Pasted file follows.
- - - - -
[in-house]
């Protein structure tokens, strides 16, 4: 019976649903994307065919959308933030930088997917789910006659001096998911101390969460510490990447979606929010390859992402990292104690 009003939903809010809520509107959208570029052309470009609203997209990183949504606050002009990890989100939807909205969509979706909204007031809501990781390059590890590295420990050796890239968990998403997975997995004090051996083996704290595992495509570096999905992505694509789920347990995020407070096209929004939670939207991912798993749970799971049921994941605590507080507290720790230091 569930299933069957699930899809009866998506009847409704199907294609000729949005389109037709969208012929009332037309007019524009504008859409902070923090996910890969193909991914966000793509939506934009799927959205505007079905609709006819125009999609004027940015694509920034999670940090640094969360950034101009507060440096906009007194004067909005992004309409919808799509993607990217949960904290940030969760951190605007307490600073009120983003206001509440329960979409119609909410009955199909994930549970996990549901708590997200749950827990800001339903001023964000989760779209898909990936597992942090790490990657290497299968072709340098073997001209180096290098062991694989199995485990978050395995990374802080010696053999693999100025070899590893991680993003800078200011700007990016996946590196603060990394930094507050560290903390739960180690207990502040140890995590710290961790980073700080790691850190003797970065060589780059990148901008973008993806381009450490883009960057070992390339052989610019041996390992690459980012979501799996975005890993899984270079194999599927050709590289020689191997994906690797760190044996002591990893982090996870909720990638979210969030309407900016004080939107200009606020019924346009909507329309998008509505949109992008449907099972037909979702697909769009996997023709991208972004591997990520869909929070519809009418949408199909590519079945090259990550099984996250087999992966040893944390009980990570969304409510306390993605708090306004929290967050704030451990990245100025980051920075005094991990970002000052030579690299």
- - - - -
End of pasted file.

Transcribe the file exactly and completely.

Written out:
[in-house]
């Protein structure tokens, strides 16, 4: 019976649903994307065919959308933030930088997917789910006659001096998911101390969460510490990447979606929010390859992402990292104690 009003939903809010809520509107959208570029052309470009609203997209990183949504606050002009990890989100939807909205969509979706909204007031809501990781390059590890590295420990050796890239968990998403997975997995004090051996083996704290595992495509570096999905992505694509789920347990995020407070096209929004939670939207991912798993749970799971049921994941605590507080507290720790230091 569930299933069957699930899809009866998506009847409704199907294609000729949005389109037709969208012929009332037309007019524009504008859409902070923090996910890969193909991914966000793509939506934009799927959205505007079905609709006819125009999609004027940015694509920034999670940090640094969360950034101009507060440096906009007194004067909005992004309409919808799509993607990217949960904290940030969760951190605007307490600073009120983003206001509440329960979409119609909410009955199909994930549970996990549901708590997200749950827990800001339903001023964000989760779209898909990936597992942090790490990657290497299968072709340098073997001209180096290098062991694989199995485990978050395995990374802080010696053999693999100025070899590893991680993003800078200011700007990016996946590196603060990394930094507050560290903390739960180690207990502040140890995590710290961790980073700080790691850190003797970065060589780059990148901008973008993806381009450490883009960057070992390339052989610019041996390992690459980012979501799996975005890993899984270079194999599927050709590289020689191997994906690797760190044996002591990893982090996870909720990638979210969030309407900016004080939107200009606020019924346009909507329309998008509505949109992008449907099972037909979702697909769009996997023709991208972004591997990520869909929070519809009418949408199909590519079945090259990550099984996250087999992966040893944390009980990570969304409510306390993605708090306004929290967050704030451990990245100025980051920075005094991990970002000052030579690299």